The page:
The Special No 5 Selection Board constituted to screen short-service commission (SSC) women officers, who can serve for a maximum of 14 years, for grant of permanent commission (PC) in the Army began its work earlier this week.
The special board, headed by a Lt-General, includes a woman officer of brigadier-rank. Women officers have also been permitted to witness the proceedings as observers in order to add transparency to the entire process, said Army spokesperson Colonel Aman Anand on Saturday.
“Women officers who qualify in the screening process will be granted PC, subject to their being in the minimum acceptable medical category,” he added.
The defence ministry in July had issued the formal order to grant PC to women officers in eight more branches of the Army, in addition to the existing ones of the legal and education wings.
The eight branches are Army Air Defence (AAD), Signals, Engineers, Army Aviation, Electronics and Mechanical Engineers (EME), Army Service Corps (ASC), Army Ordnance Corps (AOC), and Intelligence Corps.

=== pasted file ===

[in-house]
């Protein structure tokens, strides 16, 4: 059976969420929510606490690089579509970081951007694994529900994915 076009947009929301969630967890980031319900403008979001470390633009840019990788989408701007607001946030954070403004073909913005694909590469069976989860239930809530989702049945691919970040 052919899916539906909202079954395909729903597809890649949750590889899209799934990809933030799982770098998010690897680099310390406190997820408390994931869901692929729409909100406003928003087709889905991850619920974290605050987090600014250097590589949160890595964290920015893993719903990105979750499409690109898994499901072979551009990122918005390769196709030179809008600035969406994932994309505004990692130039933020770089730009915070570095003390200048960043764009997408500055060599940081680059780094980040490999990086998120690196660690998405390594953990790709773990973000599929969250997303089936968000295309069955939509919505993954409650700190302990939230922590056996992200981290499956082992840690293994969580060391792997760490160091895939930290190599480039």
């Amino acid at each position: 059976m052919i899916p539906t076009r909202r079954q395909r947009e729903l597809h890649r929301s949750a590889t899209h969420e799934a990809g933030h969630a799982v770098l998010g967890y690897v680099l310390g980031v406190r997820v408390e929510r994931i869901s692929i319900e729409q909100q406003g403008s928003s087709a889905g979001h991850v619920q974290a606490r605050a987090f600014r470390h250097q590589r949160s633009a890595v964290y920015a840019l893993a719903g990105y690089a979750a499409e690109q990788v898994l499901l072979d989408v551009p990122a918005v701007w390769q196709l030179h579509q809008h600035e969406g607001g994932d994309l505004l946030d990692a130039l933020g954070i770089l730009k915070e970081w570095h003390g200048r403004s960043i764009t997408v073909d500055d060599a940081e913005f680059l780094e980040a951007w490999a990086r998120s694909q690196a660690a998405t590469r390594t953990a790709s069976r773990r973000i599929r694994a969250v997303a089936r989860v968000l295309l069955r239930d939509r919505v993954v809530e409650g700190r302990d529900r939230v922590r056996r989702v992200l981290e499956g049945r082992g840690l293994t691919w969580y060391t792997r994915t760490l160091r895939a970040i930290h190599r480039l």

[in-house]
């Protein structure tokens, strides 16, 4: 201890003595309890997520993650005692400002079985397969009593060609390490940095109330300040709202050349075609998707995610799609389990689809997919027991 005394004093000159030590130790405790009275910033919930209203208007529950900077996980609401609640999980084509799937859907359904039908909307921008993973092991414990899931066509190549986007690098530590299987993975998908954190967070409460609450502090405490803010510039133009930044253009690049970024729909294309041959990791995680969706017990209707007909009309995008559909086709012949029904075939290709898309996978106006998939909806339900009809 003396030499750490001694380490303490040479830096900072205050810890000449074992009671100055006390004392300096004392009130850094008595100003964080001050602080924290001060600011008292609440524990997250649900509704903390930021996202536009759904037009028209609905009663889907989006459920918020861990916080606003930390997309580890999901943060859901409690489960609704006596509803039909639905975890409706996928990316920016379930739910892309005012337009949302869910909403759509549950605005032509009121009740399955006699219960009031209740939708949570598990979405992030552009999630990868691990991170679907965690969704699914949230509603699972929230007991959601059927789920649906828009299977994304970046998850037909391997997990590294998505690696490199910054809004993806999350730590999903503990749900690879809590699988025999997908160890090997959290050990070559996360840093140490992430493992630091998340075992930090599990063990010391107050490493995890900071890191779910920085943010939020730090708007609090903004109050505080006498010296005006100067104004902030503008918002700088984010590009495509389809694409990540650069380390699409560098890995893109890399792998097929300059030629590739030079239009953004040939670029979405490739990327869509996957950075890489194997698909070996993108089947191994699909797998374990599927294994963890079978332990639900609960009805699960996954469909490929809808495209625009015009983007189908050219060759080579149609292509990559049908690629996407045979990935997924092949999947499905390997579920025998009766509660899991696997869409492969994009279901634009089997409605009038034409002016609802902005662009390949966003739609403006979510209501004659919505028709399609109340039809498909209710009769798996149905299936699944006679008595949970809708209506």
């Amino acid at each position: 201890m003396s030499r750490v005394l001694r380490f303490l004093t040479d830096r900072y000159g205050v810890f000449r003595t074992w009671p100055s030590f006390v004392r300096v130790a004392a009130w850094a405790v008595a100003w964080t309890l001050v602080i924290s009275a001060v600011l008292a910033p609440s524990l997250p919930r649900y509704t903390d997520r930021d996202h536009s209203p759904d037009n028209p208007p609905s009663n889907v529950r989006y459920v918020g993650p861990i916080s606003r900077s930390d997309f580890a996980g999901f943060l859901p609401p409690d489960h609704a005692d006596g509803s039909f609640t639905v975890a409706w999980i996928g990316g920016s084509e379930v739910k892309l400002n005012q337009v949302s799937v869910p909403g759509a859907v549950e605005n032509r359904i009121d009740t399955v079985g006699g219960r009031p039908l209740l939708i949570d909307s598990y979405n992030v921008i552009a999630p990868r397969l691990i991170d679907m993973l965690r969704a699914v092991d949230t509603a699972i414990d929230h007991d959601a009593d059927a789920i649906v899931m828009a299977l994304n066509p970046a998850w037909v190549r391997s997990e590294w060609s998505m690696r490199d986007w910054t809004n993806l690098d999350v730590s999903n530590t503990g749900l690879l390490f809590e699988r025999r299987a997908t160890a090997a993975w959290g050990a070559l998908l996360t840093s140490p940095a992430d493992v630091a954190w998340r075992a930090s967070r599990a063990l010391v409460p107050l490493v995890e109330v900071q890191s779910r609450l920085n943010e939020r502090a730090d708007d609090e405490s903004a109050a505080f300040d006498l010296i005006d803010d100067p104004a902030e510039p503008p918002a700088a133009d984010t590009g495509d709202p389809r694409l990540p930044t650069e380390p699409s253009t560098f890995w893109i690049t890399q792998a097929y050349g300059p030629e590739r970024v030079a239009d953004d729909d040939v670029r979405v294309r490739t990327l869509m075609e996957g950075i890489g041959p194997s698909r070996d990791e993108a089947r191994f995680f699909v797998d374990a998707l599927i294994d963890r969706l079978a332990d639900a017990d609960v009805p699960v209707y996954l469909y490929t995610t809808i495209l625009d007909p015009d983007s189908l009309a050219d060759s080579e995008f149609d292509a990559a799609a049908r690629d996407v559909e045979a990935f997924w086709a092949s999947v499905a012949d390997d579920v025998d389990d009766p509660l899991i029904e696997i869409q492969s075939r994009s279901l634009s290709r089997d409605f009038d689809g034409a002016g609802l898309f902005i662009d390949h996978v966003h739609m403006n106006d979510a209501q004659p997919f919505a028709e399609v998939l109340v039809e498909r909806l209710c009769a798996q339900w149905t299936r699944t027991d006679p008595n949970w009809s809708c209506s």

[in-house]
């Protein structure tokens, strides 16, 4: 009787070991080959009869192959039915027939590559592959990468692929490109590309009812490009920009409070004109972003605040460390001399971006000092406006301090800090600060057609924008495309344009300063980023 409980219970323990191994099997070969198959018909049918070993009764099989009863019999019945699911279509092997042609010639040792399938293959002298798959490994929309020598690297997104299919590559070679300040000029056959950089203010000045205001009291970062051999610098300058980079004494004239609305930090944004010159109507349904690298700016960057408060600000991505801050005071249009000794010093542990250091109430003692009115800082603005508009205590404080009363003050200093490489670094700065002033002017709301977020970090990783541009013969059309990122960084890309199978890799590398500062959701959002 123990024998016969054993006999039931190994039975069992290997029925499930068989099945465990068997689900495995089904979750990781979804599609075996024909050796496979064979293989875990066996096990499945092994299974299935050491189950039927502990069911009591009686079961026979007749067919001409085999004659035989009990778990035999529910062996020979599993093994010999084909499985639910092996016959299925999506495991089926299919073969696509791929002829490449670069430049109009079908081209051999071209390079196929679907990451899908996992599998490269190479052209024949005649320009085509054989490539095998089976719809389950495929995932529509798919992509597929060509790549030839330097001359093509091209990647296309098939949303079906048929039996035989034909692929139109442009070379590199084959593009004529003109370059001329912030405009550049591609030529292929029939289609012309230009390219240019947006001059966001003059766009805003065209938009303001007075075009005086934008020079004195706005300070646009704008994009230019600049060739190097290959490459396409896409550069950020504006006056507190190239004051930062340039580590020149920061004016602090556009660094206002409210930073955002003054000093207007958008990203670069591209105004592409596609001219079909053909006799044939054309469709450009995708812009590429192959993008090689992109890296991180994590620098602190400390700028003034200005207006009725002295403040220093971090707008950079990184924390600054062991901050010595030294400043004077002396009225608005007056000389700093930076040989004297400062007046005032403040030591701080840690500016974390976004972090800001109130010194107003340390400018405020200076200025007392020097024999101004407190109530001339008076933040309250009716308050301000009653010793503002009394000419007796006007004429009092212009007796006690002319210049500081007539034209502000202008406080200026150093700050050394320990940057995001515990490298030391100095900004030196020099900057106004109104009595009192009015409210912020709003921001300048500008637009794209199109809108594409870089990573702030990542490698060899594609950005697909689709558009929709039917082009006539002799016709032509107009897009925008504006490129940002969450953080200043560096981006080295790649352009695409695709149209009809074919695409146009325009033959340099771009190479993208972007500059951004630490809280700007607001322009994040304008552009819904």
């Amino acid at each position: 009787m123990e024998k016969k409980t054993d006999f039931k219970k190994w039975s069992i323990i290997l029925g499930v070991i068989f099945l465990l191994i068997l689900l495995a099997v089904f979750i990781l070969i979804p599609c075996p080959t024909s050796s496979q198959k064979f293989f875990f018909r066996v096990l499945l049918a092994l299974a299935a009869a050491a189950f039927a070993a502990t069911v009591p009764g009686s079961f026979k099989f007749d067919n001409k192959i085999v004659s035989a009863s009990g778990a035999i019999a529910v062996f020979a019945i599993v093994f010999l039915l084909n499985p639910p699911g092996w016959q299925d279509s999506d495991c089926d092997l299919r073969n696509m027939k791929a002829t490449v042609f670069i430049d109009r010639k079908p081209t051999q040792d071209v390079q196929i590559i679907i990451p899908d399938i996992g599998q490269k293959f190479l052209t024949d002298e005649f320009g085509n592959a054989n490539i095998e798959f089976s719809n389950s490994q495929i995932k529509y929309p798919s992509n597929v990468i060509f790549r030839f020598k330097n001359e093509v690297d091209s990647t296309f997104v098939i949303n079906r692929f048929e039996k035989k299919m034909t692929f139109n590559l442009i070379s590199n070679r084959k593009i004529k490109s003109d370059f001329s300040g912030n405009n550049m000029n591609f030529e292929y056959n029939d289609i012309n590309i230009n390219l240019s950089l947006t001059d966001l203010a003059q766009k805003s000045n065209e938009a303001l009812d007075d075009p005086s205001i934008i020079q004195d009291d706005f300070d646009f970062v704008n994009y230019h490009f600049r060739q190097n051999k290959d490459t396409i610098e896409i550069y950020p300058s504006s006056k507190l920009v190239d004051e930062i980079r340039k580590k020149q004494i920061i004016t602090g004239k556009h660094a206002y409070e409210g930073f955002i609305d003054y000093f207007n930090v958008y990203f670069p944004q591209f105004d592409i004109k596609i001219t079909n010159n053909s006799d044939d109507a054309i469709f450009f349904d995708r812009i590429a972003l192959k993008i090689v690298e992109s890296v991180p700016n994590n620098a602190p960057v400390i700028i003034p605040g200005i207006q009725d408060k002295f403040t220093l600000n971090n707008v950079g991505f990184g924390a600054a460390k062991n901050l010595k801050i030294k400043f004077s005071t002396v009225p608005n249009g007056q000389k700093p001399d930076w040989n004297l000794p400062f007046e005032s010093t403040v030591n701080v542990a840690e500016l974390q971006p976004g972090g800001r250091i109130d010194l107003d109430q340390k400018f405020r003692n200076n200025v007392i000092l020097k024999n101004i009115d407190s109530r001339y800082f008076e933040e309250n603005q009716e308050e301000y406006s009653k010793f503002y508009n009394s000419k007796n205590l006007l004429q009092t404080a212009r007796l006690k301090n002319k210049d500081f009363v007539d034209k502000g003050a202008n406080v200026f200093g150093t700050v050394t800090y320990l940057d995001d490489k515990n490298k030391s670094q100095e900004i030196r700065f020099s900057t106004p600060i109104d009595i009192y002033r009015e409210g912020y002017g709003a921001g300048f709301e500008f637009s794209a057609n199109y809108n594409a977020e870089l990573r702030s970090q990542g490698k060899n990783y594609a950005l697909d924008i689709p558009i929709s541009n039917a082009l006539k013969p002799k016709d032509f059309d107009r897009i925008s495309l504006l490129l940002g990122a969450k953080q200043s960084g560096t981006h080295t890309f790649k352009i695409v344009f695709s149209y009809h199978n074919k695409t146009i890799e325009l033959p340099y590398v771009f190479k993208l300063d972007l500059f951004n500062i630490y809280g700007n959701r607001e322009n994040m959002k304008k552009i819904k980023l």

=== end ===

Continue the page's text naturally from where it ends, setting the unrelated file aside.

Women number just over 1,600 in the 43,000-strong officer cadre in the Army.
The military brass for long opposed PC and command roles for women due to “operational, practical and cultural problems”. Women officers, of course, are still not allowed to join main combat arms like infantry, mechanized infantry, artillery and armoured corps in the Army.
They also cannot serve on board warships and submarines in the Navy. But the IAF, which already had women transport aircraft and helicopter pilots, has commissioned 10 women as fighter pilots since 2016 to break yet another glass ceiling.
Though women officers (they are not recruited in lower ranks) are being inducted into the armed forces since the early-1990s, they number just 1,653 in the Army, 1,875 in IAF and 490 in Navy in the 65,000-strong officer cadre of the 15-lakh strong armed forces. These figures do not include women officers in the medical, dental and nursing streams, who are inducted through the PC route.